Roundabout Theatre Company
Todd Haimes, Artistic Director
Harold Wolpert, Managing Director
Julia C. Levy, Executive Director
(Wishful Drinking Website)
Created and Performed by Carrie Fisher
254 West 54th Street
Directed by Tony Taccone
Scenic, Lighting, Projection Design: Alexander V. Nichols
Production Stage Manager: Daniel J. Kells
Associate Producer: Garret Edington
Technical Supervisor: Steve Beers
General Manager: Sydney Beers
Press Representative: Boneau/Bryan-Brown
Director of Marketing & Sales: David B. Steffen
Founding Director: Gene Feist
Associate Artistic Director: Scott Ellis
Dr. Roberta E. Zlokower
October 10, 2009
Carrie Fisher is one dynamic, driven performer, with never ending, hilarious, propulsive, iconic stories that make each viewer identify in some way with her roller-coaster life. Ms. Fisher, daughter of Debby Reynolds and Eddie Fisher, the Eddie Fisher who left home to console Elizabeth Taylor on the death of her husband, Mike Todd, and never returned, is also known as Princess Leia, of “Star Wars” trilogy fame. So, there's a people board, with faces and diagrams of all the people in Ms. Fisher’s life, and she stands proudly connecting the lines between those that had affairs, those that married, those that divorced (almost all of those that married), and then those that married and divorced again and again. On one side of the board is Carrie Fisher’s family, and on the other side of the board is Elizabeth Taylor’s family. We soon learn that Ms. Fisher’s daughter is now dating Ms. Taylor’s grandson, to bring Ms. Fisher’s memory board full circle. The show’s props are priceless, like the Princess Leia wigs, Pez dispensers, a life-size Princess Leia figure and dolls, and effervescent party effects.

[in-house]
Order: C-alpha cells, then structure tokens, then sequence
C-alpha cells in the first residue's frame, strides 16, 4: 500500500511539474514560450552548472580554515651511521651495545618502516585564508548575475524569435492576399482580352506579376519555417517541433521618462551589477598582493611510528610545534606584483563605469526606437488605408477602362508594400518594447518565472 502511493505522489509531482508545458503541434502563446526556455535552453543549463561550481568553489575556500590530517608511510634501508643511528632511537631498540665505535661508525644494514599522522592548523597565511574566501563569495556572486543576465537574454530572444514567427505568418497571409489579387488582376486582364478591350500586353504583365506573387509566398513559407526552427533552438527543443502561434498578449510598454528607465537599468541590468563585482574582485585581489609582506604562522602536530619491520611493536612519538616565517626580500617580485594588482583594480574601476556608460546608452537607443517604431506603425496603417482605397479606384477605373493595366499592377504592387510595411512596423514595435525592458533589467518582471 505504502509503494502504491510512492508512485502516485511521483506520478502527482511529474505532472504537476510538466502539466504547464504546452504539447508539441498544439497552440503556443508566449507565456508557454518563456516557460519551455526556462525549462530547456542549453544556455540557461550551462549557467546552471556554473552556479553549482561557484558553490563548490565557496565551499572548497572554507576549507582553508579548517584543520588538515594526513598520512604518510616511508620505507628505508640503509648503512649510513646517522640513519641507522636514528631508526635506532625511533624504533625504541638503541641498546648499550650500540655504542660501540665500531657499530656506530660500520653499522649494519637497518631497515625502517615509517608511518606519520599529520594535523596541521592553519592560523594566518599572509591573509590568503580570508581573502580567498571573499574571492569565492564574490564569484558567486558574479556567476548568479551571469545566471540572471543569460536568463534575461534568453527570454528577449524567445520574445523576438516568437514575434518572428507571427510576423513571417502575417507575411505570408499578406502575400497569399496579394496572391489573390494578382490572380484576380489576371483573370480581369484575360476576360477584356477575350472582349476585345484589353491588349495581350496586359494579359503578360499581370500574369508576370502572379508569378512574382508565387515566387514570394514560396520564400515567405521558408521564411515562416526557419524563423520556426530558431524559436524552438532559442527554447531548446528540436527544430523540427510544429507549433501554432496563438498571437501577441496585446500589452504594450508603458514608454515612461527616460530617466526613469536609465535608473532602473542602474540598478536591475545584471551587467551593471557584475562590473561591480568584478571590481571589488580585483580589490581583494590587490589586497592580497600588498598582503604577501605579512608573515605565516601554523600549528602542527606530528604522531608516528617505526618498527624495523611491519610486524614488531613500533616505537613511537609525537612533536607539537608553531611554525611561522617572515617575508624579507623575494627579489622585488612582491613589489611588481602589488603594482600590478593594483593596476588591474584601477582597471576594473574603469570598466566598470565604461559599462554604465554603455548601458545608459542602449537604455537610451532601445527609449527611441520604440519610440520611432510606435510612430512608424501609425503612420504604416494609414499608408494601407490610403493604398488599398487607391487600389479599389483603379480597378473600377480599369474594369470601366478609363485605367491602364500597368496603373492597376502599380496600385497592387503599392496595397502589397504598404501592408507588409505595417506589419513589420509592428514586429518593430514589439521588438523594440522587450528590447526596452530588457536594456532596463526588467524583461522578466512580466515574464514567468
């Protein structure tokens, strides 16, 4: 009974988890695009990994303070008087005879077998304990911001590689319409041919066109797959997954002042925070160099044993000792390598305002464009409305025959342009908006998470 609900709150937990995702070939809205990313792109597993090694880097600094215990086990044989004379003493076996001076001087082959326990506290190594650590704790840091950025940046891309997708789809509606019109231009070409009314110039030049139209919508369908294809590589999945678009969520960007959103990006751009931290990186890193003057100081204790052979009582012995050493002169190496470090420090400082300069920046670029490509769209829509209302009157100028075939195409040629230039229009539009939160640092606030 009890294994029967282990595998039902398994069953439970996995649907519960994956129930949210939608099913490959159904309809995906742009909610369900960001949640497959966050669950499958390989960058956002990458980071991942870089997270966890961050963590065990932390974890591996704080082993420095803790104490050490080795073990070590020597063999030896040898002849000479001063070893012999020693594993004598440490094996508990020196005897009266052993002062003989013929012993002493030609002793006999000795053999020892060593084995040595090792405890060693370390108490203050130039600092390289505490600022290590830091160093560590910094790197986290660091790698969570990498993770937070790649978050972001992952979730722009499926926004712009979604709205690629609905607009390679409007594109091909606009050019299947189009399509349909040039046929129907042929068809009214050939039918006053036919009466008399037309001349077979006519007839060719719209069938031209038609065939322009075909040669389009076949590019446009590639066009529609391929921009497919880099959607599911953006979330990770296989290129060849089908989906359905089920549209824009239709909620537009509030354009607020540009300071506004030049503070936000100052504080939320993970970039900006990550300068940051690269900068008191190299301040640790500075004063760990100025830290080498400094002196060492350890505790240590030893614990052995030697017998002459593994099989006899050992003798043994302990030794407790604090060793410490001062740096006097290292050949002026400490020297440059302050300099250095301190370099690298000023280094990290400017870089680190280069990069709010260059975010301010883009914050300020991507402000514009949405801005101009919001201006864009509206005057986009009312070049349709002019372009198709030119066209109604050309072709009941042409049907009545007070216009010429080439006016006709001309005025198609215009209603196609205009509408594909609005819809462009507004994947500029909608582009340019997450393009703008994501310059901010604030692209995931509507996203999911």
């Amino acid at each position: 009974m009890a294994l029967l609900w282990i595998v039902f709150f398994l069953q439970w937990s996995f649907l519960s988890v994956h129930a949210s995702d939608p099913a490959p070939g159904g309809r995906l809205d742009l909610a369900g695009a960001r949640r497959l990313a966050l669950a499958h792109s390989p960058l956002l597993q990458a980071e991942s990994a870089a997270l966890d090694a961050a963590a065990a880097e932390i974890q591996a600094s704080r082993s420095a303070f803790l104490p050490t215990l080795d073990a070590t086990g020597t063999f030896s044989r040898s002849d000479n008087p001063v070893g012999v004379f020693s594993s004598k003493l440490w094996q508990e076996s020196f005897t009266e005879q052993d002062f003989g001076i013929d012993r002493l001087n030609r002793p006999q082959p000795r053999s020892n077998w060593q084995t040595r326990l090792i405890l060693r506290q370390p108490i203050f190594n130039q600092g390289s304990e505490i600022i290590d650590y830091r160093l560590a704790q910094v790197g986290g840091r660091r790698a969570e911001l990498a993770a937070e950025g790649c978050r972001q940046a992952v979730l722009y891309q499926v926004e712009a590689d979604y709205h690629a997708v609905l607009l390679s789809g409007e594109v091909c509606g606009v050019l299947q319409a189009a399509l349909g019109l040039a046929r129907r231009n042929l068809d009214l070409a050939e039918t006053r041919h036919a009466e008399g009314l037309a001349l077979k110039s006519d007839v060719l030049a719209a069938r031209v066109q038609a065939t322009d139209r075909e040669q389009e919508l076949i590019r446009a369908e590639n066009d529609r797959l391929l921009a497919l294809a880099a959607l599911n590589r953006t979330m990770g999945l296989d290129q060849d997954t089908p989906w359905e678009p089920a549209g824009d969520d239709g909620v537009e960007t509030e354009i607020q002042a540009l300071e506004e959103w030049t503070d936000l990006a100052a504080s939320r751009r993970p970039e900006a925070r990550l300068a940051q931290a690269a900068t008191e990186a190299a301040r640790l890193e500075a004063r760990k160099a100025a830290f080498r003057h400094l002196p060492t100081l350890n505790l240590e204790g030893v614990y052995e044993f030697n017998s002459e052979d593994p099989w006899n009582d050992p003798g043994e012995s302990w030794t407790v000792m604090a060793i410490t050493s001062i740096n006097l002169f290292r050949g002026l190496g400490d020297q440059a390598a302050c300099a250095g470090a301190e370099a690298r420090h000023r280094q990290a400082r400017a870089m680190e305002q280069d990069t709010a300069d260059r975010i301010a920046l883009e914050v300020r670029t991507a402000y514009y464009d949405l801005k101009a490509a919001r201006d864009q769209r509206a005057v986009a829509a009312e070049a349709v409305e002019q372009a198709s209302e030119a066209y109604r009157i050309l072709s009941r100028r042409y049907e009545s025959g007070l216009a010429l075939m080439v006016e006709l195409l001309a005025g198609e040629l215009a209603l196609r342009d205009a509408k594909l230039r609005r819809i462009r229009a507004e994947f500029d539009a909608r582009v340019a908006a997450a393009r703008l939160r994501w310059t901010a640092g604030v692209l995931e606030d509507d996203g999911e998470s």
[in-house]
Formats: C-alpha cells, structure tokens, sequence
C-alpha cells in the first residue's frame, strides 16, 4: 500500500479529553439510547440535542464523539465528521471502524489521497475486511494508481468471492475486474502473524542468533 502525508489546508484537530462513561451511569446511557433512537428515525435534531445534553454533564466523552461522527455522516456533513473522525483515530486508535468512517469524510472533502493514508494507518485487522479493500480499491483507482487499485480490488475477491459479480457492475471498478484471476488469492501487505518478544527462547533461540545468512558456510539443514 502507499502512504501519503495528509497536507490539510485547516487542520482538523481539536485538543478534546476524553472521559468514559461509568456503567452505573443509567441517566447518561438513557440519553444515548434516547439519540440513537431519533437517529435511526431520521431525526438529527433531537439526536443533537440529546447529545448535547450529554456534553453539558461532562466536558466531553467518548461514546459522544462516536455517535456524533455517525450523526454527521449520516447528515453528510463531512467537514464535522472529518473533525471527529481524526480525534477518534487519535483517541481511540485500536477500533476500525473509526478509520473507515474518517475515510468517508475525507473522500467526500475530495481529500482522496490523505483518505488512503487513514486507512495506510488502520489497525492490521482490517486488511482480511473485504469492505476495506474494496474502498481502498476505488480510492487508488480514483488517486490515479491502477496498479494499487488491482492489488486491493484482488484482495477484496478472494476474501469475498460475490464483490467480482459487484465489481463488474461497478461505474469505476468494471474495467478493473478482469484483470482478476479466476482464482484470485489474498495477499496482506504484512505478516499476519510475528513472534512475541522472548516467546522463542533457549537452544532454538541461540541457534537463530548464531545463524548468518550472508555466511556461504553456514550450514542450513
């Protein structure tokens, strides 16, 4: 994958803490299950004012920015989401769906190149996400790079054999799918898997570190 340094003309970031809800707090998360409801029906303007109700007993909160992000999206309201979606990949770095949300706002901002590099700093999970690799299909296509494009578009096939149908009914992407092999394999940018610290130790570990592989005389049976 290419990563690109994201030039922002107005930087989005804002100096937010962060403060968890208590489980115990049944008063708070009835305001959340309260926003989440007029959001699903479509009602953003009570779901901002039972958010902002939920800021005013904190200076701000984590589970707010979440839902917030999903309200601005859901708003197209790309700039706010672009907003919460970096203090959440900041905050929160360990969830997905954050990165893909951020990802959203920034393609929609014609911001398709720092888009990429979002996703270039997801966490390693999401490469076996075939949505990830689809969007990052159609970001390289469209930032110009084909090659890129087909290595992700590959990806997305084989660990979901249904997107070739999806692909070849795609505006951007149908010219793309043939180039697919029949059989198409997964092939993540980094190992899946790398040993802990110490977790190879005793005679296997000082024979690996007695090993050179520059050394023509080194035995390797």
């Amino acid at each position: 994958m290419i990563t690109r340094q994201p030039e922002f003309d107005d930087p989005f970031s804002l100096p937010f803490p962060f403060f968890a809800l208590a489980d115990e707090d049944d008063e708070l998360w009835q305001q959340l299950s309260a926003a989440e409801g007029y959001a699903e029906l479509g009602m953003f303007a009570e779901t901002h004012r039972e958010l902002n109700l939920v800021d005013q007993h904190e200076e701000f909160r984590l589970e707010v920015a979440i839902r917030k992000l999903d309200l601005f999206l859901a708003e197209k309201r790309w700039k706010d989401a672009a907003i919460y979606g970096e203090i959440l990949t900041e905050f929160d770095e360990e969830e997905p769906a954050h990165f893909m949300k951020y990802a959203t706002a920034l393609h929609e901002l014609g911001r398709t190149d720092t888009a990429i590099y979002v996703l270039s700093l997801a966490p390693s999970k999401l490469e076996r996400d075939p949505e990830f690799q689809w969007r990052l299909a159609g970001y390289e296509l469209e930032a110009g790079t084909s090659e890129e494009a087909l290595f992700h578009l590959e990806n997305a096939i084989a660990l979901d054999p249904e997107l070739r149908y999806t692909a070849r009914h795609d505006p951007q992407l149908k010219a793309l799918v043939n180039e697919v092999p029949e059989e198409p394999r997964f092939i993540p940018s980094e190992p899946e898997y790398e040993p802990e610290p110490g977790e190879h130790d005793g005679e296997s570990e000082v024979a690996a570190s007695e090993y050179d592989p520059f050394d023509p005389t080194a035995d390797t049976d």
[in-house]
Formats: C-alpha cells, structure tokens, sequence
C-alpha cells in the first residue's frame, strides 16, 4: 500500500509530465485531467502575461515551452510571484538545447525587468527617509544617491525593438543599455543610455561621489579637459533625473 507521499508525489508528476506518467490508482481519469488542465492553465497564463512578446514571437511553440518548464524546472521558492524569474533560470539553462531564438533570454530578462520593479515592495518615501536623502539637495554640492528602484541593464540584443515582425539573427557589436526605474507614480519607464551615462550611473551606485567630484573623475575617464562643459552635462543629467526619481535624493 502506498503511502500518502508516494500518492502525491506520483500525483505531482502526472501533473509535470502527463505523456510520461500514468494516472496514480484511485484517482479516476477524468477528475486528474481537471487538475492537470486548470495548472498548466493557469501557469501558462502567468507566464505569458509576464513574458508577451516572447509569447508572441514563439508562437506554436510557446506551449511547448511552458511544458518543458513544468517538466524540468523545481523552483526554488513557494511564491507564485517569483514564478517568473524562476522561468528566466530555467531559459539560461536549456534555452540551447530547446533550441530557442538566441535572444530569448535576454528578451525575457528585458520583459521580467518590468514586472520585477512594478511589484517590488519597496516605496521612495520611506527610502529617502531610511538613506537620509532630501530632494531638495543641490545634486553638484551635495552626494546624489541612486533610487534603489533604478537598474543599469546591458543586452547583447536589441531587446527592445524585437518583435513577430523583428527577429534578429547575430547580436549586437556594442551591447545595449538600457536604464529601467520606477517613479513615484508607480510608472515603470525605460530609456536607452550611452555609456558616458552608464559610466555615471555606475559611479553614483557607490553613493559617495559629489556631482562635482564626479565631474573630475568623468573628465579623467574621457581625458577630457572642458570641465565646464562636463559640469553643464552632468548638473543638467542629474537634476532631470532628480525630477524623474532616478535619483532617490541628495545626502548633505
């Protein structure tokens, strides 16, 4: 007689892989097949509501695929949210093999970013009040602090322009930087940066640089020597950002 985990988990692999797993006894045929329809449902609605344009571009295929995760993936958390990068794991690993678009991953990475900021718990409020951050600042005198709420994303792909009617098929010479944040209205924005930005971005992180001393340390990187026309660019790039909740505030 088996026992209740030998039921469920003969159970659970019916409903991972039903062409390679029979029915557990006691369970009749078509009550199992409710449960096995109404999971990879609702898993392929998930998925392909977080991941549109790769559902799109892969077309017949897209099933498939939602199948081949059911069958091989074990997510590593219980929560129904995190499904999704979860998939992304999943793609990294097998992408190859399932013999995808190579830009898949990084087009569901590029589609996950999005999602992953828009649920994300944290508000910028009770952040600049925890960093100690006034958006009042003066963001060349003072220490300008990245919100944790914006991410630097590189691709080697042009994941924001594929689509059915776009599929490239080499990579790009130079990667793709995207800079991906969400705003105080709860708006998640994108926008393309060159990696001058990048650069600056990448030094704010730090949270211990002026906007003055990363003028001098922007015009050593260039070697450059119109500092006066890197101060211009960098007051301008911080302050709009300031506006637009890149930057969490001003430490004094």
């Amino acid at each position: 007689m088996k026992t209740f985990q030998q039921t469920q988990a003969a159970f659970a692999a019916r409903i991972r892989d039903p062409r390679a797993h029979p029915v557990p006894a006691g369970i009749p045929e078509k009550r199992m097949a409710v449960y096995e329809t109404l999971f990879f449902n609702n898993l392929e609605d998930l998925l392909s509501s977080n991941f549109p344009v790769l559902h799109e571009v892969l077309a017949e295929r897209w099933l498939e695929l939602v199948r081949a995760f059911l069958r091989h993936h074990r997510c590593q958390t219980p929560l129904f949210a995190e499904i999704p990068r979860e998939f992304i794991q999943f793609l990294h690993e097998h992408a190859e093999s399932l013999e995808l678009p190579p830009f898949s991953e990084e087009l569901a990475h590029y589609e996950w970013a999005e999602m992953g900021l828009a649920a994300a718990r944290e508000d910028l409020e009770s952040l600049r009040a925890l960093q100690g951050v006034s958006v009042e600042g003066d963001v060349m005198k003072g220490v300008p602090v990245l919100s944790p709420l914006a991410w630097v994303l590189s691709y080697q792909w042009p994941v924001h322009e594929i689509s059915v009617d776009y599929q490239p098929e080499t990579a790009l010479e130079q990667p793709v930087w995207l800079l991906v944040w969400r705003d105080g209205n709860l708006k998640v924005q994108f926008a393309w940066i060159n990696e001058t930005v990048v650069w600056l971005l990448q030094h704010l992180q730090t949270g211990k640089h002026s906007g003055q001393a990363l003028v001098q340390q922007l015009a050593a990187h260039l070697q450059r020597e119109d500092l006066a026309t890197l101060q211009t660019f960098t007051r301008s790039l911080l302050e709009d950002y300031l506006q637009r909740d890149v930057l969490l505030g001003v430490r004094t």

In fact, Wishful Drinking is like one huge party, with confetti, colors, lewd jokes, family secrets, unleashed scandals (like Eddie Fisher’s current lifestyle), and audience participation. One member of the audience was asked to guess about the end result of one of the family’s marriages, and then she was called on by name over and over again. Another member of the audience was brought onstage to don one of the Princess Leia wigs and passionately attack the Princess Leia life-size figure. But, this was more of a woman’s party, with Ms. Fisher asking the men why they were there. There were tales about men’s humble sexuality, a story about waking up with a dead gay male friend, a tale about Paul Simon’s (Ms. Fisher’s ex-husband) record on breaking up with her (for another woman), playing on the radio years later, a tale about Ms. Fisher’s next husband leaving her for a man, and so on. Ms. Fisher did not shy away from her bipolar disorder and even had the audience show hands if they experienced some of the same mental symptoms. Most did.
Debby Reynolds, Ms. Fisher’s ever youthful mother, is larger than life in this show, always in the monologue; moreover, Ms. Reynolds now lives next door to Ms. Fisher in California, and Ms. Fisher does numerous send-ups, channeling her mother’s renowned personality. The send-ups of Eddie Fisher are far less kind. After the two-act show, Ms. Fisher has an audience talk-back, delving even deeper into her stories and secrets. I commend Carrie Fisher for this unique, relaxing (Ms. Fisher's in a robe and black silk pajamas), girl-talk party, a truly memorable matinee. Catch this show soon, if you need a lift.
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